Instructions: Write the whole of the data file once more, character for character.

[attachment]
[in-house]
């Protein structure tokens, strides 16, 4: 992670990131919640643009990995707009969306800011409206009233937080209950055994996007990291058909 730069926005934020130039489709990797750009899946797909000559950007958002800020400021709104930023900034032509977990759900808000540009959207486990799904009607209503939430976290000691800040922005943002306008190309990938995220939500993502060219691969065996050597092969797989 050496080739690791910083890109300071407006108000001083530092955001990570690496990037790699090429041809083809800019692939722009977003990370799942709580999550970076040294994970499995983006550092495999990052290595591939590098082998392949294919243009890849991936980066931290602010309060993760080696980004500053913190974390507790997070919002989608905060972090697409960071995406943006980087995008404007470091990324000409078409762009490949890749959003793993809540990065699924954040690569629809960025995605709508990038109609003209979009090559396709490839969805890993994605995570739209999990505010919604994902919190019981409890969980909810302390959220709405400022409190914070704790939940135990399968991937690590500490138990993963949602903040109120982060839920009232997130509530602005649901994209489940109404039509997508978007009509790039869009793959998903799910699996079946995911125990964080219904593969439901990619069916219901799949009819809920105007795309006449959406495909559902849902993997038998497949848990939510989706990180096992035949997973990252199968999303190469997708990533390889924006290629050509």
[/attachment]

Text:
[in-house]
């Protein structure tokens, strides 16, 4: 992670990131919640643009990995707009969306800011409206009233937080209950055994996007990291058909 730069926005934020130039489709990797750009899946797909000559950007958002800020400021709104930023900034032509977990759900808000540009959207486990799904009607209503939430976290000691800040922005943002306008190309990938995220939500993502060219691969065996050597092969797989 050496080739690791910083890109300071407006108000001083530092955001990570690496990037790699090429041809083809800019692939722009977003990370799942709580999550970076040294994970499995983006550092495999990052290595591939590098082998392949294919243009890849991936980066931290602010309060993760080696980004500053913190974390507790997070919002989608905060972090697409960071995406943006980087995008404007470091990324000409078409762009490949890749959003793993809540990065699924954040690569629809960025995605709508990038109609003209979009090559396709490839969805890993994605995570739209999990505010919604994902919190019981409890969980909810302390959220709405400022409190914070704790939940135990399968991937690590500490138990993963949602903040109120982060839920009232997130509530602005649901994209489940109404039509997508978007009509790039869009793959998903799910699996079946995911125990964080219904593969439901990619069916219901799949009819809920105007795309006449959406495909559902849902993997038998497949848990939510989706990180096992035949997973990252199968999303190469997708990533390889924006290629050509």